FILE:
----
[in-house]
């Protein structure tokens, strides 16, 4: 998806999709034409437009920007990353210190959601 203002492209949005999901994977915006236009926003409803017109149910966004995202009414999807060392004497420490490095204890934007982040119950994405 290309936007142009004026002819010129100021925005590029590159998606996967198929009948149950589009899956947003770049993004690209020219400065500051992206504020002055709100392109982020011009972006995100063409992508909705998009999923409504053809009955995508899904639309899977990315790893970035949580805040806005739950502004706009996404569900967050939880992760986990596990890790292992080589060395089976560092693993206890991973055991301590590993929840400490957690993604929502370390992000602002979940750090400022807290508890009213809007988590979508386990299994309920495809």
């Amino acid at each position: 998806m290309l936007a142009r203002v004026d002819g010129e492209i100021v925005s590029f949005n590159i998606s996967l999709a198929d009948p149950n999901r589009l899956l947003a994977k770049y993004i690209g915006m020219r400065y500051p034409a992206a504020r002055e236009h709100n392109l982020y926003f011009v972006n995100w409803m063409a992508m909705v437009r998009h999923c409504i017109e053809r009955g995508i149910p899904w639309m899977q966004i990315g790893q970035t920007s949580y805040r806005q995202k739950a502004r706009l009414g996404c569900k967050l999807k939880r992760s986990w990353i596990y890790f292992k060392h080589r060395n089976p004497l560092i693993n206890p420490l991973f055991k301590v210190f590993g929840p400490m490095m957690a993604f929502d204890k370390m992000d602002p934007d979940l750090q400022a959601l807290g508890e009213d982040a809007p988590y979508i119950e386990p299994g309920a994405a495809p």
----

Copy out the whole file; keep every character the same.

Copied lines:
[in-house]
């Protein structure tokens, strides 16, 4: 998806999709034409437009920007990353210190959601 203002492209949005999901994977915006236009926003409803017109149910966004995202009414999807060392004497420490490095204890934007982040119950994405 290309936007142009004026002819010129100021925005590029590159998606996967198929009948149950589009899956947003770049993004690209020219400065500051992206504020002055709100392109982020011009972006995100063409992508909705998009999923409504053809009955995508899904639309899977990315790893970035949580805040806005739950502004706009996404569900967050939880992760986990596990890790292992080589060395089976560092693993206890991973055991301590590993929840400490957690993604929502370390992000602002979940750090400022807290508890009213809007988590979508386990299994309920495809």
């Amino acid at each position: 998806m290309l936007a142009r203002v004026d002819g010129e492209i100021v925005s590029f949005n590159i998606s996967l999709a198929d009948p149950n999901r589009l899956l947003a994977k770049y993004i690209g915006m020219r400065y500051p034409a992206a504020r002055e236009h709100n392109l982020y926003f011009v972006n995100w409803m063409a992508m909705v437009r998009h999923c409504i017109e053809r009955g995508i149910p899904w639309m899977q966004i990315g790893q970035t920007s949580y805040r806005q995202k739950a502004r706009l009414g996404c569900k967050l999807k939880r992760s986990w990353i596990y890790f292992k060392h080589r060395n089976p004497l560092i693993n206890p420490l991973f055991k301590v210190f590993g929840p400490m490095m957690a993604f929502d204890k370390m992000d602002p934007d979940l750090q400022a959601l807290g508890e009213d982040a809007p988590y979508i119950e386990p299994g309920a994405a495809p």